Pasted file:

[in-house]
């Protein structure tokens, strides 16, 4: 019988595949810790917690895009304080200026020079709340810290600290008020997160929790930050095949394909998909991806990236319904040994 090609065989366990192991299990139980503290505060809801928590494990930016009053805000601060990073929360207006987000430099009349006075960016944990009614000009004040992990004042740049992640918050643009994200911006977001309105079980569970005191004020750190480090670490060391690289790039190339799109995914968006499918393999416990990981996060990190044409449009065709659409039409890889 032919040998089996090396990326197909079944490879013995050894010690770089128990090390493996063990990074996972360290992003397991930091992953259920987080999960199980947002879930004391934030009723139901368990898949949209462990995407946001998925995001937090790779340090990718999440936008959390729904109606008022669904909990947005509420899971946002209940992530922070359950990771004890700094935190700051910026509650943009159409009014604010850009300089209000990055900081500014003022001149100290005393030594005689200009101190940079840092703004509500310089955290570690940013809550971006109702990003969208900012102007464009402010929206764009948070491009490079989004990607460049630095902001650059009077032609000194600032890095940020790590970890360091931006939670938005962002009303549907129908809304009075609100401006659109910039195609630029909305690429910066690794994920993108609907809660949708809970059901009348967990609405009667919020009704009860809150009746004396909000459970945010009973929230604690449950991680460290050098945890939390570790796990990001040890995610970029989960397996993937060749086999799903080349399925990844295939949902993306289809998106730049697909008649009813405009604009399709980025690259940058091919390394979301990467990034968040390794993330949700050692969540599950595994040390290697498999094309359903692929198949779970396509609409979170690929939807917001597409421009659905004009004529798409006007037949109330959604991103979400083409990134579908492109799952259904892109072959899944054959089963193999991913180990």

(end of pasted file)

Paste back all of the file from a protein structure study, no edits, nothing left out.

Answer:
[in-house]
């Protein structure tokens, strides 16, 4: 019988595949810790917690895009304080200026020079709340810290600290008020997160929790930050095949394909998909991806990236319904040994 090609065989366990192991299990139980503290505060809801928590494990930016009053805000601060990073929360207006987000430099009349006075960016944990009614000009004040992990004042740049992640918050643009994200911006977001309105079980569970005191004020750190480090670490060391690289790039190339799109995914968006499918393999416990990981996060990190044409449009065709659409039409890889 032919040998089996090396990326197909079944490879013995050894010690770089128990090390493996063990990074996972360290992003397991930091992953259920987080999960199980947002879930004391934030009723139901368990898949949209462990995407946001998925995001937090790779340090990718999440936008959390729904109606008022669904909990947005509420899971946002209940992530922070359950990771004890700094935190700051910026509650943009159409009014604010850009300089209000990055900081500014003022001149100290005393030594005689200009101190940079840092703004509500310089955290570690940013809550971006109702990003969208900012102007464009402010929206764009948070491009490079989004990607460049630095902001650059009077032609000194600032890095940020790590970890360091931006939670938005962002009303549907129908809304009075609100401006659109910039195609630029909305690429910066690794994920993108609907809660949708809970059901009348967990609405009667919020009704009860809150009746004396909000459970945010009973929230604690449950991680460290050098945890939390570790796990990001040890995610970029989960397996993937060749086999799903080349399925990844295939949902993306289809998106730049697909008649009813405009604009399709980025690259940058091919390394979301990467990034968040390794993330949700050692969540599950595994040390290697498999094309359903692929198949779970396509609409979170690929939807917001597409421009659905004009004529798409006007037949109330959604991103979400083409990134579908492109799952259904892109072959899944054959089963193999991913180990």